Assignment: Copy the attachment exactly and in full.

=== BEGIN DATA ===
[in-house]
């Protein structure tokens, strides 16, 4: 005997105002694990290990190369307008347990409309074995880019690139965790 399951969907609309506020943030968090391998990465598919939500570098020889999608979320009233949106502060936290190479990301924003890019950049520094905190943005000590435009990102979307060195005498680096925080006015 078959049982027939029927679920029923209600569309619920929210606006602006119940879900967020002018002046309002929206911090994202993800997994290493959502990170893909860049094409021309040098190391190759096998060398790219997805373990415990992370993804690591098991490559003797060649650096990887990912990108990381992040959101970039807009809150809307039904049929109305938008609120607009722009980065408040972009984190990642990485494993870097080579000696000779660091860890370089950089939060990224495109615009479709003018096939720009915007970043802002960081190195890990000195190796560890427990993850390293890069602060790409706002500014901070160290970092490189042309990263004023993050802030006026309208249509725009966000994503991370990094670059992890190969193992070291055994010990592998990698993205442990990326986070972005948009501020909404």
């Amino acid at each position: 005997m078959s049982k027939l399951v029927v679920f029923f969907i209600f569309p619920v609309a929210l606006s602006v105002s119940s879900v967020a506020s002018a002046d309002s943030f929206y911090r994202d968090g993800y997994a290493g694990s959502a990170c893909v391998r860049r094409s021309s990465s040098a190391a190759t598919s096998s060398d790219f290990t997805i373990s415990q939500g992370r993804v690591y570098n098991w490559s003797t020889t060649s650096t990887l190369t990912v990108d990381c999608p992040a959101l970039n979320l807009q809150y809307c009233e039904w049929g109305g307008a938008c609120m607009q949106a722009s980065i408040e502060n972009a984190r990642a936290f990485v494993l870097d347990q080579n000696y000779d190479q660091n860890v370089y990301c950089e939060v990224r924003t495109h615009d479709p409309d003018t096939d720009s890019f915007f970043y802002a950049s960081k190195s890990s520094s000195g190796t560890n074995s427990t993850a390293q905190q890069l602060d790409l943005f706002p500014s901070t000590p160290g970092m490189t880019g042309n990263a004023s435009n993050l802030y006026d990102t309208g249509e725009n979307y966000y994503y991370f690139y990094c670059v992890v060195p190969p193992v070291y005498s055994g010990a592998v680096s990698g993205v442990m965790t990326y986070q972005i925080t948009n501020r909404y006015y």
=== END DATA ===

[in-house]
């Protein structure tokens, strides 16, 4: 005997105002694990290990190369307008347990409309074995880019690139965790 399951969907609309506020943030968090391998990465598919939500570098020889999608979320009233949106502060936290190479990301924003890019950049520094905190943005000590435009990102979307060195005498680096925080006015 078959049982027939029927679920029923209600569309619920929210606006602006119940879900967020002018002046309002929206911090994202993800997994290493959502990170893909860049094409021309040098190391190759096998060398790219997805373990415990992370993804690591098991490559003797060649650096990887990912990108990381992040959101970039807009809150809307039904049929109305938008609120607009722009980065408040972009984190990642990485494993870097080579000696000779660091860890370089950089939060990224495109615009479709003018096939720009915007970043802002960081190195890990000195190796560890427990993850390293890069602060790409706002500014901070160290970092490189042309990263004023993050802030006026309208249509725009966000994503991370990094670059992890190969193992070291055994010990592998990698993205442990990326986070972005948009501020909404």
């Amino acid at each position: 005997m078959s049982k027939l399951v029927v679920f029923f969907i209600f569309p619920v609309a929210l606006s602006v105002s119940s879900v967020a506020s002018a002046d309002s943030f929206y911090r994202d968090g993800y997994a290493g694990s959502a990170c893909v391998r860049r094409s021309s990465s040098a190391a190759t598919s096998s060398d790219f290990t997805i373990s415990q939500g992370r993804v690591y570098n098991w490559s003797t020889t060649s650096t990887l190369t990912v990108d990381c999608p992040a959101l970039n979320l807009q809150y809307c009233e039904w049929g109305g307008a938008c609120m607009q949106a722009s980065i408040e502060n972009a984190r990642a936290f990485v494993l870097d347990q080579n000696y000779d190479q660091n860890v370089y990301c950089e939060v990224r924003t495109h615009d479709p409309d003018t096939d720009s890019f915007f970043y802002a950049s960081k190195s890990s520094s000195g190796t560890n074995s427990t993850a390293q905190q890069l602060d790409l943005f706002p500014s901070t000590p160290g970092m490189t880019g042309n990263a004023s435009n993050l802030y006026d990102t309208g249509e725009n979307y966000y994503y991370f690139y990094c670059v992890v060195p190969p193992v070291y005498s055994g010990a592998v680096s990698g993205v442990m965790t990326y986070q972005i925080t948009n501020r909404y006015y």